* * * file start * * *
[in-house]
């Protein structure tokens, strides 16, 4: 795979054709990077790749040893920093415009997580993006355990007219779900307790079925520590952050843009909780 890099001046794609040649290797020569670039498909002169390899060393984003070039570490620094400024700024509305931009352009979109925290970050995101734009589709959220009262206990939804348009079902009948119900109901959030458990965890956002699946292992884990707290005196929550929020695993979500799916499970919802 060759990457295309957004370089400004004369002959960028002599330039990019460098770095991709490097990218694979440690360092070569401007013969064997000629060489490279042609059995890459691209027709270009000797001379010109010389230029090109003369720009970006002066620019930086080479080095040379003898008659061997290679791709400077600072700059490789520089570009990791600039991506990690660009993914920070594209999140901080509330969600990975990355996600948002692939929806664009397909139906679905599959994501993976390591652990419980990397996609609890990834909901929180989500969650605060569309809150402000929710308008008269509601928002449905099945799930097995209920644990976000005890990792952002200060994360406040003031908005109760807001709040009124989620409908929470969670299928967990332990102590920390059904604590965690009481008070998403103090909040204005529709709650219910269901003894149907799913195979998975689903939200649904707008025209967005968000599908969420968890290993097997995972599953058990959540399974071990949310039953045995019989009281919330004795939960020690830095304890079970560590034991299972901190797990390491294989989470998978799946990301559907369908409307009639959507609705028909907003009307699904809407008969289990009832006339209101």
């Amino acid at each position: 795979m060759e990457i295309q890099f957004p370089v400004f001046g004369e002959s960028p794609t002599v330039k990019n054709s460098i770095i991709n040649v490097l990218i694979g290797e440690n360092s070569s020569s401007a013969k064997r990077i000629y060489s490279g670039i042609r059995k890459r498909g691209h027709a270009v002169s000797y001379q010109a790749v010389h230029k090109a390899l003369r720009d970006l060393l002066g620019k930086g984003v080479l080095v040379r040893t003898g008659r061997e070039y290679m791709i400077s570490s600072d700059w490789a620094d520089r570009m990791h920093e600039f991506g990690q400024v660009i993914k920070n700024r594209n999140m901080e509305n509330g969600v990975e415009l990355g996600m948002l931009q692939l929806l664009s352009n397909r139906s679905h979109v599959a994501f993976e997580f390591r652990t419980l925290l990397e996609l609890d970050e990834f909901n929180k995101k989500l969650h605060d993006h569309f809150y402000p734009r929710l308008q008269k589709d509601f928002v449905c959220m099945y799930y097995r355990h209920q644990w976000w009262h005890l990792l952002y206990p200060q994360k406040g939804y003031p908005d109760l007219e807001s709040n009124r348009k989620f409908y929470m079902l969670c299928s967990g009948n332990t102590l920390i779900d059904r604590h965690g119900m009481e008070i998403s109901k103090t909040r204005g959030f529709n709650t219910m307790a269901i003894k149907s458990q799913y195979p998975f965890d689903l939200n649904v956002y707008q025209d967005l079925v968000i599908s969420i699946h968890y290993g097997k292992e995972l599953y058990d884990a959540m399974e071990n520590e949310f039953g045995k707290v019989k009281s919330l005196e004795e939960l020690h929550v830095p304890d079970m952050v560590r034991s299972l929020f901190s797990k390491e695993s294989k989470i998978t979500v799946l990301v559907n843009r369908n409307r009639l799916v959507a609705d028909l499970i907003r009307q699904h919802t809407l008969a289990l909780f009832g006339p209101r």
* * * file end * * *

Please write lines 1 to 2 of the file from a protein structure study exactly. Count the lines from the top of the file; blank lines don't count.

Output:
[in-house]
């Protein structure tokens, strides 16, 4: 795979054709990077790749040893920093415009997580993006355990007219779900307790079925520590952050843009909780 890099001046794609040649290797020569670039498909002169390899060393984003070039570490620094400024700024509305931009352009979109925290970050995101734009589709959220009262206990939804348009079902009948119900109901959030458990965890956002699946292992884990707290005196929550929020695993979500799916499970919802 060759990457295309957004370089400004004369002959960028002599330039990019460098770095991709490097990218694979440690360092070569401007013969064997000629060489490279042609059995890459691209027709270009000797001379010109010389230029090109003369720009970006002066620019930086080479080095040379003898008659061997290679791709400077600072700059490789520089570009990791600039991506990690660009993914920070594209999140901080509330969600990975990355996600948002692939929806664009397909139906679905599959994501993976390591652990419980990397996609609890990834909901929180989500969650605060569309809150402000929710308008008269509601928002449905099945799930097995209920644990976000005890990792952002200060994360406040003031908005109760807001709040009124989620409908929470969670299928967990332990102590920390059904604590965690009481008070998403103090909040204005529709709650219910269901003894149907799913195979998975689903939200649904707008025209967005968000599908969420968890290993097997995972599953058990959540399974071990949310039953045995019989009281919330004795939960020690830095304890079970560590034991299972901190797990390491294989989470998978799946990301559907369908409307009639959507609705028909907003009307699904809407008969289990009832006339209101």